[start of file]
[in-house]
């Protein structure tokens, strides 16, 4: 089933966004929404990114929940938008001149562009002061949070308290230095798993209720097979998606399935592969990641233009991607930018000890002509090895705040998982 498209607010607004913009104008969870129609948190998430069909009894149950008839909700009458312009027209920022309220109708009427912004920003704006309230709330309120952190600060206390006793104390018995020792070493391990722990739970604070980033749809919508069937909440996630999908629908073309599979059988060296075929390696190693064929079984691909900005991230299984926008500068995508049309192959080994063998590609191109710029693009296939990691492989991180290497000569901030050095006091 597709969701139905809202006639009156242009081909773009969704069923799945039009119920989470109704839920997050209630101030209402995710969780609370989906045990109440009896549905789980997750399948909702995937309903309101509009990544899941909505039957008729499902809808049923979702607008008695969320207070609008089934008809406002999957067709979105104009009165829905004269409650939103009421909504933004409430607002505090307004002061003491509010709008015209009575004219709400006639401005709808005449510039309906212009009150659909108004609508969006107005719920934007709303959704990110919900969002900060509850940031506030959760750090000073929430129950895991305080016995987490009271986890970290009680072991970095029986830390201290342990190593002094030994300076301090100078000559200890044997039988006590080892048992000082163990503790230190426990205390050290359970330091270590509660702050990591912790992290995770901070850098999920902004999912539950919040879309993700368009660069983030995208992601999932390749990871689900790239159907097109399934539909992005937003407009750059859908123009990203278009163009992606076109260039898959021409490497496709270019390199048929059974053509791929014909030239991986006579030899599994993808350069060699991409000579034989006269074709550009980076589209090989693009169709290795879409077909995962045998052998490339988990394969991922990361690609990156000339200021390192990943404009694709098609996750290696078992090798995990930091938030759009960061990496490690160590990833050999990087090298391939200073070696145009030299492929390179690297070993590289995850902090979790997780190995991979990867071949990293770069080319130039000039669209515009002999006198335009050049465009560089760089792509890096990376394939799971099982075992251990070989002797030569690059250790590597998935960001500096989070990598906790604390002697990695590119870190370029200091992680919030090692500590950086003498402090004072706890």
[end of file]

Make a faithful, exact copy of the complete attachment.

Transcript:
[in-house]
């Protein structure tokens, strides 16, 4: 089933966004929404990114929940938008001149562009002061949070308290230095798993209720097979998606399935592969990641233009991607930018000890002509090895705040998982 498209607010607004913009104008969870129609948190998430069909009894149950008839909700009458312009027209920022309220109708009427912004920003704006309230709330309120952190600060206390006793104390018995020792070493391990722990739970604070980033749809919508069937909440996630999908629908073309599979059988060296075929390696190693064929079984691909900005991230299984926008500068995508049309192959080994063998590609191109710029693009296939990691492989991180290497000569901030050095006091 597709969701139905809202006639009156242009081909773009969704069923799945039009119920989470109704839920997050209630101030209402995710969780609370989906045990109440009896549905789980997750399948909702995937309903309101509009990544899941909505039957008729499902809808049923979702607008008695969320207070609008089934008809406002999957067709979105104009009165829905004269409650939103009421909504933004409430607002505090307004002061003491509010709008015209009575004219709400006639401005709808005449510039309906212009009150659909108004609508969006107005719920934007709303959704990110919900969002900060509850940031506030959760750090000073929430129950895991305080016995987490009271986890970290009680072991970095029986830390201290342990190593002094030994300076301090100078000559200890044997039988006590080892048992000082163990503790230190426990205390050290359970330091270590509660702050990591912790992290995770901070850098999920902004999912539950919040879309993700368009660069983030995208992601999932390749990871689900790239159907097109399934539909992005937003407009750059859908123009990203278009163009992606076109260039898959021409490497496709270019390199048929059974053509791929014909030239991986006579030899599994993808350069060699991409000579034989006269074709550009980076589209090989693009169709290795879409077909995962045998052998490339988990394969991922990361690609990156000339200021390192990943404009694709098609996750290696078992090798995990930091938030759009960061990496490690160590990833050999990087090298391939200073070696145009030299492929390179690297070993590289995850902090979790997780190995991979990867071949990293770069080319130039000039669209515009002999006198335009050049465009560089760089792509890096990376394939799971099982075992251990070989002797030569690059250790590597998935960001500096989070990598906790604390002697990695590119870190370029200091992680919030090692500590950086003498402090004072706890």